1. INTRODUCTION Monsoon Gyre (Lander 1994) Sudden northward TC track changes in the WNP (Carr and Elberry 1995) August 1991 low-frequency nearly circular cyclonic vortex a diameter of about 2500 km
A major challenge in operational TC forecasting (Wu et al. 2013 ） Numerical study of Morakot (2009) (Liang et al. 2011) Observation: Coalescence process, enhanced synoptic- scale southwesterly flows (Wu et al. 2011 a, b, Wu et al. 2013) Carr and Elberry (1995) TC MG A β-induced energy dispersion RECENT STUDIES mean forecast error in distance at the turning time average forecast error >
TC track changes associated with monsoon gyres: Sudden northward turning and Westward turning TC tracks (Wu et al. 2013, Mon. Wea. Rev) Q1: What types of TC tracks can happen within monsoon gyres ？ Q2: What affects TC track types within monsoon gyres?
2. EXPERIMENTAL DESIGN Three two-way interactive domains (27, 9, and 3 km) Large-scale monsoon gyre at 20°N and a samll TC Initial vertical profiles of environmental RH and T from the MERRA reanalysis Open ocean: SST = 29 ℃ Initial radial profiles TC: 81 km, 30 m/s, 1000km MG: 594 km, 10 m/s, 3000km
3. SIMULATED SUDDEN NORTHWARD TURNING TRACK within about 12 hours (75-87 h) TC: 400 km to the east of the MG center.
(1) Relationship with the steering flow PVT diagnostic approach (Wu and Wang 2000) 78 h72 h 84 h 90 h C : TC motion, HA : horizontal advection DH : diabatic heating
(2) Coalescence of two systems 700 hPa environmental winds ( TC removed, Kurihara et al. (1995)) 66 h 78 h84 h symmetrization Azimuthal mean asymmetric kinetic energy
42 h 66 h 75 h78 h 81 h84 h (3) Cyclonic rotaion of TC beta gyres Wavenumber-1 asymmetric components Cyclonic rotation of TC beta gyres Southward ventilation flow Slowdown of TC westward translation coalescence The MG catches up with the TC.
(4) Rotation of negative relative vorticity Azimuthal mean asymmetric kinetic energy rapidly increase `500 km `300 km 700 hPa relative vorticity （ shaded ） and wind fields (vector) Enhanced peripheral southwesterly winds
4. SENSITIVE EXPERIMENTS (1) Gaussian monsoon gyre Mallen et al. (2005) weaker cyclonic feature southwestward around 77 h The cyclonic rotation angle of TC beta drift is sensitive to the magnitude of cyclonic sheared environmental flows (Wang et al. 1997)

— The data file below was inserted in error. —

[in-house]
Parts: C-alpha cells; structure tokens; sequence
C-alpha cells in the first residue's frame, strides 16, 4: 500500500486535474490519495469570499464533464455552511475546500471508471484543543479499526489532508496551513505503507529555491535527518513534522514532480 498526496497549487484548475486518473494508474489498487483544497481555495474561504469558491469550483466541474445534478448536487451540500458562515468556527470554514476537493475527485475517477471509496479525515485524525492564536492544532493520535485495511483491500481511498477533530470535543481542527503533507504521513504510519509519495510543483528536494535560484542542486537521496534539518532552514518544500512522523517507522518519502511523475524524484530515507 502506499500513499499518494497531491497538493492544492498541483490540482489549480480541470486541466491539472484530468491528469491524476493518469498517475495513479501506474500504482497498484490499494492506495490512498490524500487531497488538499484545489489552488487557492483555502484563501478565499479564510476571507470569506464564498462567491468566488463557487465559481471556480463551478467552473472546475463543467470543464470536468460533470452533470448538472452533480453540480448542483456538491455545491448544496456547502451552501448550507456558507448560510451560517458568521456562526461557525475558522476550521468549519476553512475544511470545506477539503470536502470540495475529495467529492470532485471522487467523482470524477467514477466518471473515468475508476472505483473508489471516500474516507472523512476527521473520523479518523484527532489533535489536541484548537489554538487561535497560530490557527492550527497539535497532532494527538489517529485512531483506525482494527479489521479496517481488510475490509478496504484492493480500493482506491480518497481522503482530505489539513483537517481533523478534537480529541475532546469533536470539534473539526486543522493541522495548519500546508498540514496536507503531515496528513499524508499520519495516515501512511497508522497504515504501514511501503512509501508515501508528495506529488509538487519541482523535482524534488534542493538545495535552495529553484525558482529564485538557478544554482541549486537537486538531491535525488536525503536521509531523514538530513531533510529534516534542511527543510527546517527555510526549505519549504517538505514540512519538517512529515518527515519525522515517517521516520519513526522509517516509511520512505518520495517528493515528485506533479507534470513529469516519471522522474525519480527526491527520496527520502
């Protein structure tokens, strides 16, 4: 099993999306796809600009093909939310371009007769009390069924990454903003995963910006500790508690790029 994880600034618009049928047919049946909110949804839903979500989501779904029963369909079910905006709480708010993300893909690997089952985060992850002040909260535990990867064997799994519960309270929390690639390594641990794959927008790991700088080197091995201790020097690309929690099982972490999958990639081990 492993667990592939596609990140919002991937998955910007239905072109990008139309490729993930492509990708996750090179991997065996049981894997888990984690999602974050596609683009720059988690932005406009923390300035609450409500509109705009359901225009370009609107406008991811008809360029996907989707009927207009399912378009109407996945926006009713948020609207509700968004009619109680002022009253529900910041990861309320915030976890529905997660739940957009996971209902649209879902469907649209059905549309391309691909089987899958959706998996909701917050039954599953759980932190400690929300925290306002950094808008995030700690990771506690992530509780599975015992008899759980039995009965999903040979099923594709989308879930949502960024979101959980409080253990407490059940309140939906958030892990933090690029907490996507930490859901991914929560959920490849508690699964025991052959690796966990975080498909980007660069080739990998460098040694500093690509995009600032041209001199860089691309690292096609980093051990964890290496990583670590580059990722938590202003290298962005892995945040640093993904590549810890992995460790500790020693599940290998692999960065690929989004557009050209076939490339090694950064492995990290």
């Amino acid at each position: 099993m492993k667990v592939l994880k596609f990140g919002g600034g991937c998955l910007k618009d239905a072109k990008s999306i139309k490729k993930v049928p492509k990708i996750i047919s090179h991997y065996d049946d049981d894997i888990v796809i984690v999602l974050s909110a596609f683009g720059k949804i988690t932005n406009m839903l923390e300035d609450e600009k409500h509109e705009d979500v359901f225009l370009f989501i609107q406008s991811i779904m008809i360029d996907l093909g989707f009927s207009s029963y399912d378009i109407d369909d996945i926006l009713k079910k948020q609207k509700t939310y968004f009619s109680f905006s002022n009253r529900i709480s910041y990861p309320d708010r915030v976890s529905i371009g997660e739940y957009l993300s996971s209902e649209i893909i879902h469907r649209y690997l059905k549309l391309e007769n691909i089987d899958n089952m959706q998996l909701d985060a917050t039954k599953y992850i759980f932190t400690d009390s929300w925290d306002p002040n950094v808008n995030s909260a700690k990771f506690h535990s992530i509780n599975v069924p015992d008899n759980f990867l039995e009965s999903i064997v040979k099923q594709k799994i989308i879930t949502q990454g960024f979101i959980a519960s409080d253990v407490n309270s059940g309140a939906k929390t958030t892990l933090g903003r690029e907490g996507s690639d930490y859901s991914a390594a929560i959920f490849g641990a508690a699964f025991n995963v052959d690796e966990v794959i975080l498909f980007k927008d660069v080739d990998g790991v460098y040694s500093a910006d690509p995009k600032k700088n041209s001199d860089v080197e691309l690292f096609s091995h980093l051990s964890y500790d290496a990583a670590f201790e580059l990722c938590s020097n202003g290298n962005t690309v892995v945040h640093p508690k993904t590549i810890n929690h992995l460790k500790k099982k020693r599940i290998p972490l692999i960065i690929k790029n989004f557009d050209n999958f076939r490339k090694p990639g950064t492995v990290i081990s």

(1) Gaussian monsoon gyre 42h66h 75h84h Wavenumber-1 asymmetric components Smaller angle of the cyclonic rotation of the TC beta gyres The coalescence process does not happen. 700 hPa wind fields 60 h72 h 84 h96 h
(2) Other initial structural parameters of the MG Little effect on the sudden northward track changes
(3) Sensitivity to TC structure All simulated TCs experience the northward turning. The turning angle is more sensitive to the initial location of the TC.
(4) Sensitivity to TC outer strength T he less turning angle of the stronger TC is associated with the rapid reduced translation speed.
TC-MG INTERACTION & TRACK TYPES Q1: What types of TC tracks can happen within monsoon gyres ？ Q2: What affects TC track types within monsoon gyres? Sudden northward track Northward track without a sharp turning Westward turning track
5. CONCLUSIONS 1.The TC coalescence with the MG is a key process to the occurrence of sudden northward TC track changes. 2.The coalescence process is associated with a cyclonic rotation of TC beta gyres, which reduces the TC northwestward motion. 3.West-turning TC track is due to the relatively faster TC movement, while the relatively faster MG movement leads to northward tracks without a sharp turning. 4.The profiles of both MGs and TCs are important for successfully predicting the sudden track change in numerical models.